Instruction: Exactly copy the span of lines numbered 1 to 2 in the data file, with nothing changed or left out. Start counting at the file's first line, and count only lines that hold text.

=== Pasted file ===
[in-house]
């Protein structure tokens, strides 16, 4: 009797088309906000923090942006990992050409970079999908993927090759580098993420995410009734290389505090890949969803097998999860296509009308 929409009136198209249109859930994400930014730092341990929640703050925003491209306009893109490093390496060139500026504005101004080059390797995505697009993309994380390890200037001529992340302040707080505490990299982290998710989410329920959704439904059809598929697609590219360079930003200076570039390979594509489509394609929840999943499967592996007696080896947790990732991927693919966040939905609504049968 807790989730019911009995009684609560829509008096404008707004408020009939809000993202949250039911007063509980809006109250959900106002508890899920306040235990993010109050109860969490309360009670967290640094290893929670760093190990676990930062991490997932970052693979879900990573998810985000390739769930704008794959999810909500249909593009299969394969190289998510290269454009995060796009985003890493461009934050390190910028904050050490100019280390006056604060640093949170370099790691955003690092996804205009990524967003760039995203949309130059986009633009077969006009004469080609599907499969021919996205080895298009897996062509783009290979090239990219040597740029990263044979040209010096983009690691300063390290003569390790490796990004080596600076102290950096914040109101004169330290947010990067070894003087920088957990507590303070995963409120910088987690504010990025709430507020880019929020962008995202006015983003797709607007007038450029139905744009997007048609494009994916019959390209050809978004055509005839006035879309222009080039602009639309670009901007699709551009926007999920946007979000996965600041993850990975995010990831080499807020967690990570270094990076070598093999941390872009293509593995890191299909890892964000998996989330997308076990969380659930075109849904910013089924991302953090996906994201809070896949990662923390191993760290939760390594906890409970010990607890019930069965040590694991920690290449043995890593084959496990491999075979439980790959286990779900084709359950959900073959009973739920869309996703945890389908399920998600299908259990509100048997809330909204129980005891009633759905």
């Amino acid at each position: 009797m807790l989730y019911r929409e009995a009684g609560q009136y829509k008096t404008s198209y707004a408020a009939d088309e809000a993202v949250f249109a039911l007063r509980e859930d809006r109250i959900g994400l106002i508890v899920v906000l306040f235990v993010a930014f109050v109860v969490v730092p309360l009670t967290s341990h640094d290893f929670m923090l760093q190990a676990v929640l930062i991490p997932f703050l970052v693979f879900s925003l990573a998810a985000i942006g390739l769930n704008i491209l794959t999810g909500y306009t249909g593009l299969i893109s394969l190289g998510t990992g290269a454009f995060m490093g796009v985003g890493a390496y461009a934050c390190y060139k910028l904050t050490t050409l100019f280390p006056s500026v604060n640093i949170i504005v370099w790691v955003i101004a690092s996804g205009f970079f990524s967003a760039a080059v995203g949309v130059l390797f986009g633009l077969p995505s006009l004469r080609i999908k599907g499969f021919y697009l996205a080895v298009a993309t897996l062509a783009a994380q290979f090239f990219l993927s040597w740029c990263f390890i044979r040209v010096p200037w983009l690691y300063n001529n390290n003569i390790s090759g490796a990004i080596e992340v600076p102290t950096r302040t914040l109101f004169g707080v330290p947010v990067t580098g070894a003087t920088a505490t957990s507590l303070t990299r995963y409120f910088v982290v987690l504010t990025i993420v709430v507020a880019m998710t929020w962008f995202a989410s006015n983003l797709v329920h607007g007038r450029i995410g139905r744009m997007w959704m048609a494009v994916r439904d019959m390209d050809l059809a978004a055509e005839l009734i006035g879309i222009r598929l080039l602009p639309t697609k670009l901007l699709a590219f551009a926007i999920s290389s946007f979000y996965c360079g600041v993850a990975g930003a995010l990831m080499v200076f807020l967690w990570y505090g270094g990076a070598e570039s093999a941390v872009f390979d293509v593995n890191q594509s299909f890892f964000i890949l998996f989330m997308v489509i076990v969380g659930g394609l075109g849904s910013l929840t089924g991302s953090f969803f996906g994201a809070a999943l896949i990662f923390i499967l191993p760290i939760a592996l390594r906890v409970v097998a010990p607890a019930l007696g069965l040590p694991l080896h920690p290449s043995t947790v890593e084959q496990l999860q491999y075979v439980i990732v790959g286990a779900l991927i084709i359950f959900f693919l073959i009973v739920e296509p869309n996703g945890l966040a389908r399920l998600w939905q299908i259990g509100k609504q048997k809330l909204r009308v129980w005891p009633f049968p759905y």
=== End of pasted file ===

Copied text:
[in-house]
């Protein structure tokens, strides 16, 4: 009797088309906000923090942006990992050409970079999908993927090759580098993420995410009734290389505090890949969803097998999860296509009308 929409009136198209249109859930994400930014730092341990929640703050925003491209306009893109490093390496060139500026504005101004080059390797995505697009993309994380390890200037001529992340302040707080505490990299982290998710989410329920959704439904059809598929697609590219360079930003200076570039390979594509489509394609929840999943499967592996007696080896947790990732991927693919966040939905609504049968 807790989730019911009995009684609560829509008096404008707004408020009939809000993202949250039911007063509980809006109250959900106002508890899920306040235990993010109050109860969490309360009670967290640094290893929670760093190990676990930062991490997932970052693979879900990573998810985000390739769930704008794959999810909500249909593009299969394969190289998510290269454009995060796009985003890493461009934050390190910028904050050490100019280390006056604060640093949170370099790691955003690092996804205009990524967003760039995203949309130059986009633009077969006009004469080609599907499969021919996205080895298009897996062509783009290979090239990219040597740029990263044979040209010096983009690691300063390290003569390790490796990004080596600076102290950096914040109101004169330290947010990067070894003087920088957990507590303070995963409120910088987690504010990025709430507020880019929020962008995202006015983003797709607007007038450029139905744009997007048609494009994916019959390209050809978004055509005839006035879309222009080039602009639309670009901007699709551009926007999920946007979000996965600041993850990975995010990831080499807020967690990570270094990076070598093999941390872009293509593995890191299909890892964000998996989330997308076990969380659930075109849904910013089924991302953090996906994201809070896949990662923390191993760290939760390594906890409970010990607890019930069965040590694991920690290449043995890593084959496990491999075979439980790959286990779900084709359950959900073959009973739920869309996703945890389908399920998600299908259990509100048997809330909204129980005891009633759905």